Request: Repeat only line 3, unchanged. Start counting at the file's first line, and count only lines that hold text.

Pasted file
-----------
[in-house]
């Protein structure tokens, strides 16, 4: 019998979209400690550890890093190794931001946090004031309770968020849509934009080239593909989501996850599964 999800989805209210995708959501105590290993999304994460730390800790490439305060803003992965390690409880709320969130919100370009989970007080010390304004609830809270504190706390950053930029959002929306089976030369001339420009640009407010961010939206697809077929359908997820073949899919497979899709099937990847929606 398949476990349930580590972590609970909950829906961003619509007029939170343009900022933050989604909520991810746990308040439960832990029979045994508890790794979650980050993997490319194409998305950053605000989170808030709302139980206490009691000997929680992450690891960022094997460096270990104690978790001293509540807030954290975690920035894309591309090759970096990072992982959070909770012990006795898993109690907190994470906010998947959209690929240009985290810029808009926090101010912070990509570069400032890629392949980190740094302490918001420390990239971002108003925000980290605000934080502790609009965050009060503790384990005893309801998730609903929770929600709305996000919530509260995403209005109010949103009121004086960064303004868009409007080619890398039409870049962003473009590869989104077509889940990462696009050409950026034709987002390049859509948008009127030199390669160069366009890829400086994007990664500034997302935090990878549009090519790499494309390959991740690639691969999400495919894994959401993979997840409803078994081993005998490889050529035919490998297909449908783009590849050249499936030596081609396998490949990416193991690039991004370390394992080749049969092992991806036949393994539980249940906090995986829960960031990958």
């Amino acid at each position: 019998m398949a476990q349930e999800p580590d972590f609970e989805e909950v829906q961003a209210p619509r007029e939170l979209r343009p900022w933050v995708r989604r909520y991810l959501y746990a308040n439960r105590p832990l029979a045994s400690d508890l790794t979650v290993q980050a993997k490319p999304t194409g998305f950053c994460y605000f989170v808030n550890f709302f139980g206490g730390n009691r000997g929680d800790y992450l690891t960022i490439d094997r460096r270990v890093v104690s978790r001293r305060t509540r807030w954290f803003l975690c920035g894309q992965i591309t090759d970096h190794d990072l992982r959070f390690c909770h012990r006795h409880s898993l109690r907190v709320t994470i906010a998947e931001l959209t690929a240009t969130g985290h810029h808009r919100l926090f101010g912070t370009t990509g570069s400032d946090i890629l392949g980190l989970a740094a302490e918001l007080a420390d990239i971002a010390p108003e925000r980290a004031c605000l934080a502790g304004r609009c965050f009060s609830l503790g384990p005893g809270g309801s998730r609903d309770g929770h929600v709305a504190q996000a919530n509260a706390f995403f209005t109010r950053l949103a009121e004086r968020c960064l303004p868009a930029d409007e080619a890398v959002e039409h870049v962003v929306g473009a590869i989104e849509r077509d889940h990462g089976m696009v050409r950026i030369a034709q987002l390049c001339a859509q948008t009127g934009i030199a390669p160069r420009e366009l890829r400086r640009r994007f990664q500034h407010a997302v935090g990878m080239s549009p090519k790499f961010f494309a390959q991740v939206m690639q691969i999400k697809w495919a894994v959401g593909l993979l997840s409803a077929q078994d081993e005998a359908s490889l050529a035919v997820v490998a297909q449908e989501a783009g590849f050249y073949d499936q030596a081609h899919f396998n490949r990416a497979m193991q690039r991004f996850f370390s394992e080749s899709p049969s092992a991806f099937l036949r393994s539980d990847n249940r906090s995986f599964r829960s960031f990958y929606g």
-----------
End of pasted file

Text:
């Amino acid at each position: 019998m398949a476990q349930e999800p580590d972590f609970e989805e909950v829906q961003a209210p619509r007029e939170l979209r343009p900022w933050v995708r989604r909520y991810l959501y746990a308040n439960r105590p832990l029979a045994s400690d508890l790794t979650v290993q980050a993997k490319p999304t194409g998305f950053c994460y605000f989170v808030n550890f709302f139980g206490g730390n009691r000997g929680d800790y992450l690891t960022i490439d094997r460096r270990v890093v104690s978790r001293r305060t509540r807030w954290f803003l975690c920035g894309q992965i591309t090759d970096h190794d990072l992982r959070f390690c909770h012990r006795h409880s898993l109690r907190v709320t994470i906010a998947e931001l959209t690929a240009t969130g985290h810029h808009r919100l926090f101010g912070t370009t990509g570069s400032d946090i890629l392949g980190l989970a740094a302490e918001l007080a420390d990239i971002a010390p108003e925000r980290a004031c605000l934080a502790g304004r609009c965050f009060s609830l503790g384990p005893g809270g309801s998730r609903d309770g929770h929600v709305a504190q996000a919530n509260a706390f995403f209005t109010r950053l949103a009121e004086r968020c960064l303004p868009a930029d409007e080619a890398v959002e039409h870049v962003v929306g473009a590869i989104e849509r077509d889940h990462g089976m696009v050409r950026i030369a034709q987002l390049c001339a859509q948008t009127g934009i030199a390669p160069r420009e366009l890829r400086r640009r994007f990664q500034h407010a997302v935090g990878m080239s549009p090519k790499f961010f494309a390959q991740v939206m690639q691969i999400k697809w495919a894994v959401g593909l993979l997840s409803a077929q078994d081993e005998a359908s490889l050529a035919v997820v490998a297909q449908e989501a783009g590849f050249y073949d499936q030596a081609h899919f396998n490949r990416a497979m193991q690039r991004f996850f370390s394992e080749s899709p049969s092992a991806f099937l036949r393994s539980d990847n249940r906090s995986f599964r829960s960031f990958y929606g």